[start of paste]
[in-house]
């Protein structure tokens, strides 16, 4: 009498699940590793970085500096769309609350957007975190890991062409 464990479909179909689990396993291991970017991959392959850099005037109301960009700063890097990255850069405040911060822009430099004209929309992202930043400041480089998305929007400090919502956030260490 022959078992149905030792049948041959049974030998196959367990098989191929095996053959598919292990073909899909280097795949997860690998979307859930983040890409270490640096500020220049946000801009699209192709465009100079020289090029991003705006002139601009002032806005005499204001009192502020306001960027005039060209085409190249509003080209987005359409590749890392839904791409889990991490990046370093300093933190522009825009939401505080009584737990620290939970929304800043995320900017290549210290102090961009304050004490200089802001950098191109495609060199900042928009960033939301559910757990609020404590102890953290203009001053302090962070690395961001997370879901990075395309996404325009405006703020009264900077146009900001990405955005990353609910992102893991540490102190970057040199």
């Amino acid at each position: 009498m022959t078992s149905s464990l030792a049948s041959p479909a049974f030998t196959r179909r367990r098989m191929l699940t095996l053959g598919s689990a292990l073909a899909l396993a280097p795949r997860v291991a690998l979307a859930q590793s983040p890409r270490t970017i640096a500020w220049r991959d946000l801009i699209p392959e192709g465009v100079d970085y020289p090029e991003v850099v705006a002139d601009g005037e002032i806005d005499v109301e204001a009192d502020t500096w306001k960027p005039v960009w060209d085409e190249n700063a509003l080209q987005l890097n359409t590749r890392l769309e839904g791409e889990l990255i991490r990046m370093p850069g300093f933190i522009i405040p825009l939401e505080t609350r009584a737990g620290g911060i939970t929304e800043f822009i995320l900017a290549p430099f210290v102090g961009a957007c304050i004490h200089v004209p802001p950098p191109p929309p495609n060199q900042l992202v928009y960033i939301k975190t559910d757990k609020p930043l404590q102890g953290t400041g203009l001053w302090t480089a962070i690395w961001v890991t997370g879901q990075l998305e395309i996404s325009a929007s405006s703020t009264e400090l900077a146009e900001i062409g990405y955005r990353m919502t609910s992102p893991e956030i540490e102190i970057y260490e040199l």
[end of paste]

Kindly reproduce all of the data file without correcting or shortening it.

[in-house]
């Protein structure tokens, strides 16, 4: 009498699940590793970085500096769309609350957007975190890991062409 464990479909179909689990396993291991970017991959392959850099005037109301960009700063890097990255850069405040911060822009430099004209929309992202930043400041480089998305929007400090919502956030260490 022959078992149905030792049948041959049974030998196959367990098989191929095996053959598919292990073909899909280097795949997860690998979307859930983040890409270490640096500020220049946000801009699209192709465009100079020289090029991003705006002139601009002032806005005499204001009192502020306001960027005039060209085409190249509003080209987005359409590749890392839904791409889990991490990046370093300093933190522009825009939401505080009584737990620290939970929304800043995320900017290549210290102090961009304050004490200089802001950098191109495609060199900042928009960033939301559910757990609020404590102890953290203009001053302090962070690395961001997370879901990075395309996404325009405006703020009264900077146009900001990405955005990353609910992102893991540490102190970057040199």
């Amino acid at each position: 009498m022959t078992s149905s464990l030792a049948s041959p479909a049974f030998t196959r179909r367990r098989m191929l699940t095996l053959g598919s689990a292990l073909a899909l396993a280097p795949r997860v291991a690998l979307a859930q590793s983040p890409r270490t970017i640096a500020w220049r991959d946000l801009i699209p392959e192709g465009v100079d970085y020289p090029e991003v850099v705006a002139d601009g005037e002032i806005d005499v109301e204001a009192d502020t500096w306001k960027p005039v960009w060209d085409e190249n700063a509003l080209q987005l890097n359409t590749r890392l769309e839904g791409e889990l990255i991490r990046m370093p850069g300093f933190i522009i405040p825009l939401e505080t609350r009584a737990g620290g911060i939970t929304e800043f822009i995320l900017a290549p430099f210290v102090g961009a957007c304050i004490h200089v004209p802001p950098p191109p929309p495609n060199q900042l992202v928009y960033i939301k975190t559910d757990k609020p930043l404590q102890g953290t400041g203009l001053w302090t480089a962070i690395w961001v890991t997370g879901q990075l998305e395309i996404s325009a929007s405006s703020t009264e400090l900077a146009e900001i062409g990405y955005r990353m919502t609910s992102p893991e956030i540490e102190i970057y260490e040199l």